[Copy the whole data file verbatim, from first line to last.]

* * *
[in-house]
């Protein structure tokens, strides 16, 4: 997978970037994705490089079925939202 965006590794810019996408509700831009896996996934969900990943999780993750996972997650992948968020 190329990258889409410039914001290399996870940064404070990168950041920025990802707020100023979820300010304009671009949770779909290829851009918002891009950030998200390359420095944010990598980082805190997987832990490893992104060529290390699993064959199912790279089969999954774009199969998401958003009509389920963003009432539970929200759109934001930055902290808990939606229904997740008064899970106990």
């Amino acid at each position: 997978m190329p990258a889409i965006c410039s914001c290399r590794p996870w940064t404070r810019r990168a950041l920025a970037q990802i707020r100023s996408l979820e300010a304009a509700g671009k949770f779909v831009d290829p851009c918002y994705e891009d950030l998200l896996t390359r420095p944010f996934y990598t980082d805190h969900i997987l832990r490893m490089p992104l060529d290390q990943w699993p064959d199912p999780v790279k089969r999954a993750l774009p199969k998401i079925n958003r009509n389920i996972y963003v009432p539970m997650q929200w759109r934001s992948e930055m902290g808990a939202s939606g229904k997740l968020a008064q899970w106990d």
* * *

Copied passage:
[in-house]
């Protein structure tokens, strides 16, 4: 997978970037994705490089079925939202 965006590794810019996408509700831009896996996934969900990943999780993750996972997650992948968020 190329990258889409410039914001290399996870940064404070990168950041920025990802707020100023979820300010304009671009949770779909290829851009918002891009950030998200390359420095944010990598980082805190997987832990490893992104060529290390699993064959199912790279089969999954774009199969998401958003009509389920963003009432539970929200759109934001930055902290808990939606229904997740008064899970106990």
């Amino acid at each position: 997978m190329p990258a889409i965006c410039s914001c290399r590794p996870w940064t404070r810019r990168a950041l920025a970037q990802i707020r100023s996408l979820e300010a304009a509700g671009k949770f779909v831009d290829p851009c918002y994705e891009d950030l998200l896996t390359r420095p944010f996934y990598t980082d805190h969900i997987l832990r490893m490089p992104l060529d290390q990943w699993p064959d199912p999780v790279k089969r999954a993750l774009p199969k998401i079925n958003r009509n389920i996972y963003v009432p539970m997650q929200w759109r934001s992948e930055m902290g808990a939202s939606g229904k997740l968020a008064q899970w106990d």